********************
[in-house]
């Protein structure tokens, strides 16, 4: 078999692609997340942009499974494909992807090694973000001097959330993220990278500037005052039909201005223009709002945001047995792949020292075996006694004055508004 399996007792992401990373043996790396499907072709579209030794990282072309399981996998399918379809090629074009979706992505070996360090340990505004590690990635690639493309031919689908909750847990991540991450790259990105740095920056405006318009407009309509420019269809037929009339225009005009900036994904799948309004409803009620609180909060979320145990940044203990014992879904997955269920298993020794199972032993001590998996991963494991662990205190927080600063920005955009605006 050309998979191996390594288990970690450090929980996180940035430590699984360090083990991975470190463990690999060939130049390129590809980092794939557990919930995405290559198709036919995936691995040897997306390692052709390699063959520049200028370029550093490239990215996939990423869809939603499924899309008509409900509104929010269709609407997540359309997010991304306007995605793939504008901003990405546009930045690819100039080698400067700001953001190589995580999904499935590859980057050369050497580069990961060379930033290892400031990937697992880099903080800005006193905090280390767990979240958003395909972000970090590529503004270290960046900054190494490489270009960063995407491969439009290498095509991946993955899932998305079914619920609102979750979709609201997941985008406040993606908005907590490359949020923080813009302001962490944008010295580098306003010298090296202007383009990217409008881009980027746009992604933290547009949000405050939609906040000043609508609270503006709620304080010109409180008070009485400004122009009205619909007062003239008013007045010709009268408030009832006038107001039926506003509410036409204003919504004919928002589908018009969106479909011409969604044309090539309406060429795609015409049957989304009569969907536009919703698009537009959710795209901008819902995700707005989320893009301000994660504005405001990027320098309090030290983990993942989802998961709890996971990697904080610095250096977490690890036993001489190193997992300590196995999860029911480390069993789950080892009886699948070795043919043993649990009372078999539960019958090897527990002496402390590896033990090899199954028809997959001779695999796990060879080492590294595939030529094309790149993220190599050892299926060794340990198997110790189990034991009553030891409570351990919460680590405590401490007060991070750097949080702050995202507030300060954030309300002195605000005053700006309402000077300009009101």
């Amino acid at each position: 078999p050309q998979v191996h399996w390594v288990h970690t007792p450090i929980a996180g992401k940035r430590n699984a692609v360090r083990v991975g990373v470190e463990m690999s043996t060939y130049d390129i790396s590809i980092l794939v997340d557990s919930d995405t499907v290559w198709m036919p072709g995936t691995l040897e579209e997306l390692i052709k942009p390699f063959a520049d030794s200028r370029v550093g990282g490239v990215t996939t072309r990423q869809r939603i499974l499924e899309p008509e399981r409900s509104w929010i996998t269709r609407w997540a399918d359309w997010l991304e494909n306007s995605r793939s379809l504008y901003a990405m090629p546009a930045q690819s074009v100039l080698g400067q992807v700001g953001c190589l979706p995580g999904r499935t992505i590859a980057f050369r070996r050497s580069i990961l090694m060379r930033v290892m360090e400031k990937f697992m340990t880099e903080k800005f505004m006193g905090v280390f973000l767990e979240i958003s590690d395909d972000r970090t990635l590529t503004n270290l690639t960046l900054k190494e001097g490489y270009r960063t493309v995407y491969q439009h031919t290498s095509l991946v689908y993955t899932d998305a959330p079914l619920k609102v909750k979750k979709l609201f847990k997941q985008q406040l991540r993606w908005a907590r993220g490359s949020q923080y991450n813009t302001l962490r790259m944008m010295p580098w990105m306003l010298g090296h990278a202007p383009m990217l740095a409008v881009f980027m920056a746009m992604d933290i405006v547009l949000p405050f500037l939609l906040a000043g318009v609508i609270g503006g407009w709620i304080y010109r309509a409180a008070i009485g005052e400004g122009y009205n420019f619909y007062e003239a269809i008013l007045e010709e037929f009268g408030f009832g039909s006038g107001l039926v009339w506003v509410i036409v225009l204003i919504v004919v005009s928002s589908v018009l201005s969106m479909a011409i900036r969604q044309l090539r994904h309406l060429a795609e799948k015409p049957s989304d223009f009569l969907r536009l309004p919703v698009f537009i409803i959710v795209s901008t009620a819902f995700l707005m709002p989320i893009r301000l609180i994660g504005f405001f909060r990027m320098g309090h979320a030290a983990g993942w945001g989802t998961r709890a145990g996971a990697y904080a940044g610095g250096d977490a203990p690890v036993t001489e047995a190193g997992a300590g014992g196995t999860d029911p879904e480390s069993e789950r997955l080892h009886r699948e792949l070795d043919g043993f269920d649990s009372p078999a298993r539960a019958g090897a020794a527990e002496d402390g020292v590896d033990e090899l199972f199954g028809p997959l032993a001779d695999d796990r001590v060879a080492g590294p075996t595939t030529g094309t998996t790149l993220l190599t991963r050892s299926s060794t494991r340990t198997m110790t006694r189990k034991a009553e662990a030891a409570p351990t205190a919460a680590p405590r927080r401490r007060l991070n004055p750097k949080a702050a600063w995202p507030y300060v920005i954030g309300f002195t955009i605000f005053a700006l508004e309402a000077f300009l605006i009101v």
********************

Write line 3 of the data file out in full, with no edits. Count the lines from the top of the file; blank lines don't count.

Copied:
């Amino acid at each position: 078999p050309q998979v191996h399996w390594v288990h970690t007792p450090i929980a996180g992401k940035r430590n699984a692609v360090r083990v991975g990373v470190e463990m690999s043996t060939y130049d390129i790396s590809i980092l794939v997340d557990s919930d995405t499907v290559w198709m036919p072709g995936t691995l040897e579209e997306l390692i052709k942009p390699f063959a520049d030794s200028r370029v550093g990282g490239v990215t996939t072309r990423q869809r939603i499974l499924e899309p008509e399981r409900s509104w929010i996998t269709r609407w997540a399918d359309w997010l991304e494909n306007s995605r793939s379809l504008y901003a990405m090629p546009a930045q690819s074009v100039l080698g400067q992807v700001g953001c190589l979706p995580g999904r499935t992505i590859a980057f050369r070996r050497s580069i990961l090694m060379r930033v290892m360090e400031k990937f697992m340990t880099e903080k800005f505004m006193g905090v280390f973000l767990e979240i958003s590690d395909d972000r970090t990635l590529t503004n270290l690639t960046l900054k190494e001097g490489y270009r960063t493309v995407y491969q439009h031919t290498s095509l991946v689908y993955t899932d998305a959330p079914l619920k609102v909750k979750k979709l609201f847990k997941q985008q406040l991540r993606w908005a907590r993220g490359s949020q923080y991450n813009t302001l962490r790259m944008m010295p580098w990105m306003l010298g090296h990278a202007p383009m990217l740095a409008v881009f980027m920056a746009m992604d933290i405006v547009l949000p405050f500037l939609l906040a000043g318009v609508i609270g503006g407009w709620i304080y010109r309509a409180a008070i009485g005052e400004g122009y009205n420019f619909y007062e003239a269809i008013l007045e010709e037929f009268g408030f009832g039909s006038g107001l039926v009339w506003v509410i036409v225009l204003i919504v004919v005009s928002s589908v018009l201005s969106m479909a011409i900036r969604q044309l090539r994904h309406l060429a795609e799948k015409p049957s989304d223009f009569l969907r536009l309004p919703v698009f537009i409803i959710v795209s901008t009620a819902f995700l707005m709002p989320i893009r301000l609180i994660g504005f405001f909060r990027m320098g309090h979320a030290a983990g993942w945001g989802t998961r709890a145990g996971a990697y904080a940044g610095g250096d977490a203990p690890v036993t001489e047995a190193g997992a300590g014992g196995t999860d029911p879904e480390s069993e789950r997955l080892h009886r699948e792949l070795d043919g043993f269920d649990s009372p078999a298993r539960a019958g090897a020794a527990e002496d402390g020292v590896d033990e090899l199972f199954g028809p997959l032993a001779d695999d796990r001590v060879a080492g590294p075996t595939t030529g094309t998996t790149l993220l190599t991963r050892s299926s060794t494991r340990t198997m110790t006694r189990k034991a009553e662990a030891a409570p351990t205190a919460a680590p405590r927080r401490r007060l991070n004055p750097k949080a702050a600063w995202p507030y300060v920005i954030g309300f002195t955009i605000f005053a700006l508004e309402a000077f300009l605006i009101v």